hist-brewing: ginger mead & ale
JazzboBob at aol.com
JazzboBob at aol.com
Mon Mar 11 21:18:18 PST 2002
I have received several requests for recipes for ginger.
My first brewing experience came from Charlie Papazian's Barkshack Ginger
Mead. Please check his Joy of Brewing text for the recipe. I bet his recipe
has inspired more mead brewers then anything else out there. It's a
versatile recipe and suitable to a wide amount of experimenting. I use all
honey instead of corn sugar.
My other inspiration comes from a gold winning AHA mead recipe done in 1991
by Stephen Yuhas and Ed Gilles. This is in Zymurgy Vol. 14, No. 4 Special
I do a few types of Ginger Mead - Sparkling Dry, Sparkling Sweet, & Still
They all start from a similar recipe, but I alter the character with the
yeast selection and honey variety.
I use 14 to 15 # of honey and 5 to 6 ounces fresh ginger to brew a total
volume of 5.5 gallons in the primary. I like to add some yeast nutrient and
1 Tablespoon tartaric acid, but purists can follow their own practices. The
result is a 5 gallon secondary after racking.
Bring 4 gallons water to boil and add chopped and peeled ginger for 10
minutes. Turn off light and add honey to dissolve in water. Boiling types
can bring it back for a 5 minute boil to skim off impurities before cooling,
otherwise simply cool the must down to pitching temperature ASAP. I have a
good copper chiller. Strain the ginger out of the must on the way to the
fermentor. This is important because the natural preservative power of the
fresh ginger will inhibit the yeast from fermenting. I didn't strain one
brew and waited several frustrating days while it wouldn't ferment. I
finally strained it into a new fermentor and it took off overnight.
The yeast selection will make all the difference with this brew. Use an ale
yeast if you want it to be sweet and a wine or Champagne yeast if you want it
dry. British ale strains tend to end in the FG 20 to 30 range (Very sweet),
Wyeast American 1056 seems to drop to 10 or 15 FG for a medium sweet, and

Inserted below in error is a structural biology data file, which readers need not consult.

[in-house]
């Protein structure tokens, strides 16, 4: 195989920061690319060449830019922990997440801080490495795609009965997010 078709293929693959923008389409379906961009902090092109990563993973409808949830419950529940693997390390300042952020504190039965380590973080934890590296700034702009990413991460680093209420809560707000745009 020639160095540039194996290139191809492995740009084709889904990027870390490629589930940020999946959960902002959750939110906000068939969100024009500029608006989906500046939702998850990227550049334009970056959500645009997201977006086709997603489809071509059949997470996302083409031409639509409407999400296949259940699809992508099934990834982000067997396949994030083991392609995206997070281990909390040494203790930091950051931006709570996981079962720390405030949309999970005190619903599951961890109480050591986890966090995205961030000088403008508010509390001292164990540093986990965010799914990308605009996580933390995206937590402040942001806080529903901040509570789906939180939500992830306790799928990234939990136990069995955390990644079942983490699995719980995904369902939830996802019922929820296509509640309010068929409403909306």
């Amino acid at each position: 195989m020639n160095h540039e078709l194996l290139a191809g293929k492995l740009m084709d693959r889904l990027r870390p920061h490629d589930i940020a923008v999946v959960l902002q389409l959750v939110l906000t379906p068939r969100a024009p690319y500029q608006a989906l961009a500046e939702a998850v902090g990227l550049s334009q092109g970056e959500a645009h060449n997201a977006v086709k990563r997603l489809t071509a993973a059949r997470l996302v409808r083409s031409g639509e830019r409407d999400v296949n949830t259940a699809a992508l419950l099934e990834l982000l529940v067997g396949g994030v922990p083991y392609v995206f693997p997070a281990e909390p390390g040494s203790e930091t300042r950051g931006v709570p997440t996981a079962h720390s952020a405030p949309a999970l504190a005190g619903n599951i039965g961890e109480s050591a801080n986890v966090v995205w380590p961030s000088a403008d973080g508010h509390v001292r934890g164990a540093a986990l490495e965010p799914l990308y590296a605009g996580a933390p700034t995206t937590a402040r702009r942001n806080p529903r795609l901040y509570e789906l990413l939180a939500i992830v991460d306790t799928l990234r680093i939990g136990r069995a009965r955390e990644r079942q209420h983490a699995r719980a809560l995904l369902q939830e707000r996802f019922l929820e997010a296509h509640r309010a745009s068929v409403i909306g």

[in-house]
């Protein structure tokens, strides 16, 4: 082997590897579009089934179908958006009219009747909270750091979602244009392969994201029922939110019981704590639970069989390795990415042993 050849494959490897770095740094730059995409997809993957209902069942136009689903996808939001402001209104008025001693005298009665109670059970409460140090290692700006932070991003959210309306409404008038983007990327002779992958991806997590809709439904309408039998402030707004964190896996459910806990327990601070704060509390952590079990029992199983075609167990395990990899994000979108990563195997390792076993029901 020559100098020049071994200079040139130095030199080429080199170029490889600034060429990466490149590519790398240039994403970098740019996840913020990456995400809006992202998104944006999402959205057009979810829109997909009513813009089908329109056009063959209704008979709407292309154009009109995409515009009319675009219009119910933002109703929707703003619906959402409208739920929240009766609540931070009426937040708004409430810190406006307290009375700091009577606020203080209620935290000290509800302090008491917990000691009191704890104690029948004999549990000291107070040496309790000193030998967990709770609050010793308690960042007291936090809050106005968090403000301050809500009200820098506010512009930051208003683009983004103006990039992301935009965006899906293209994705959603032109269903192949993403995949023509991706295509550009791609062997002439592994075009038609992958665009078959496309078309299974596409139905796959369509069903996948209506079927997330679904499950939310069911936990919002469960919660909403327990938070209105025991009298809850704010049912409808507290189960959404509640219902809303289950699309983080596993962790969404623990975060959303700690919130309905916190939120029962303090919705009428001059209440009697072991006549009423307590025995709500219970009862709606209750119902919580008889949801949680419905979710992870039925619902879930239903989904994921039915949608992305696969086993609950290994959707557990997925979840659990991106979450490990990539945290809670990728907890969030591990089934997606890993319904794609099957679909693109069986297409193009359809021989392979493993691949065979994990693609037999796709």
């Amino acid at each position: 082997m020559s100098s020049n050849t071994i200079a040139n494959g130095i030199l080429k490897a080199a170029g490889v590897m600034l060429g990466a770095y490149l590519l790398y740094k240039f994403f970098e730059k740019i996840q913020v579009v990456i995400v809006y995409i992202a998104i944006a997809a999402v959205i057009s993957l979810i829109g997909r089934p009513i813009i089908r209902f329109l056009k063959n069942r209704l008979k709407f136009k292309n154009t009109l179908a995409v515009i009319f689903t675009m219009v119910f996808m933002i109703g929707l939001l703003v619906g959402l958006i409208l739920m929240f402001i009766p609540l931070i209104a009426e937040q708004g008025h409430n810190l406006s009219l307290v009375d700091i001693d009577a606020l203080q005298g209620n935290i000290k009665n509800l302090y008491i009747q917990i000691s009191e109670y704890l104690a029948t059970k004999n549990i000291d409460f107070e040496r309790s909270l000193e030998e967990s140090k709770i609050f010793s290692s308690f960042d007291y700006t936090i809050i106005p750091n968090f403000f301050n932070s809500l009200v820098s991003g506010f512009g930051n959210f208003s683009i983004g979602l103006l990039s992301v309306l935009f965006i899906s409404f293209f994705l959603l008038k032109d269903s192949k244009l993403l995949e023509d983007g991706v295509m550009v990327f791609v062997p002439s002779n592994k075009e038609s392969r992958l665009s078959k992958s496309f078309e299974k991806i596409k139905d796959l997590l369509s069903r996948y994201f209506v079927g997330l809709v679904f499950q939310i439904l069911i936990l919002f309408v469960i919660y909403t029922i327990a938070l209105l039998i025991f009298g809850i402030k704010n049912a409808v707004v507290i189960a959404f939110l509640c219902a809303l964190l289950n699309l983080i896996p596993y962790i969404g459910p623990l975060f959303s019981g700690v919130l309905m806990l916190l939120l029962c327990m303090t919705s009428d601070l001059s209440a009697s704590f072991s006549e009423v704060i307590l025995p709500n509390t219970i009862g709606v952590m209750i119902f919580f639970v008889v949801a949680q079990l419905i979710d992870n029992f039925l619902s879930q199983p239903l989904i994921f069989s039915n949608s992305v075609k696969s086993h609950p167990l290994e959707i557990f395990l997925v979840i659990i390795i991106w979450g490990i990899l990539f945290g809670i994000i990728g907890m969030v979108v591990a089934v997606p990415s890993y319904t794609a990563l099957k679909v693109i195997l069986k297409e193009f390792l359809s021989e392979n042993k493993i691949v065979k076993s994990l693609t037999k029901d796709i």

wine yeasts go to O or below. You can prime this mead with 1/2 cup dextrose
to carbonate in the bottle or you can keg and force carbonate. This makes a
great summer drink out of a keg. The sweet version is ready to drink in as
short as 3 months while the dry takes 6 months to a year to properly mature.
The key is brewing from a relatively low starting gravity of 90. Be sure the
mead is finished fermenting before bottling. I use strong yeast starters,
forced medical grade OX prefermentation, and get vigorous fermentations that
usually finish in a few weeks. I can then age in a secondary till I'm ready
to bottle or keg.
This is a good mead to experiment with honey varieties. Clover is the
lightest, Orange and Tupelo are a bit fuller, Wildflower can be interesting
but a bit stronger in taste. The lightest honey used will allow quicker
An excellent ginger ale can be made by using a cream ale recipe and adding a
few ounces of ginger near the end of the boil. Of course, ginger is used in
many historic recipes as part of the gruit formulation. It was also
traditionally added to taste in finished beer.
I also use my keg systems to make ginger soda.
Alaskan Brewing has a few desert recipes using ginger and beer.
Two books on ginger that I own are:
The Ginger Book by Stephen Fulder
Ginger East to West by Bruce Cost
Buhner's Sacred and Herbal Beers also has info on Ginger.
A great ginger tea can easily be made from this recipe. It's good hot or
2 inch piece fresh ginger root peeled & chopped
4 cups water
1 small stick cinnamon
Bring to a boil for 15 minutes and strain to serve. I like it straight, but
you can sweeten it with honey.
Ginger is said to alleviate inflammation of the throat from the common cold,
congestion, and sinus problems. It also aids in the cleansing of the
intestines and upset stomach. It's a general tonic for the system and a
Hope this gets you started,
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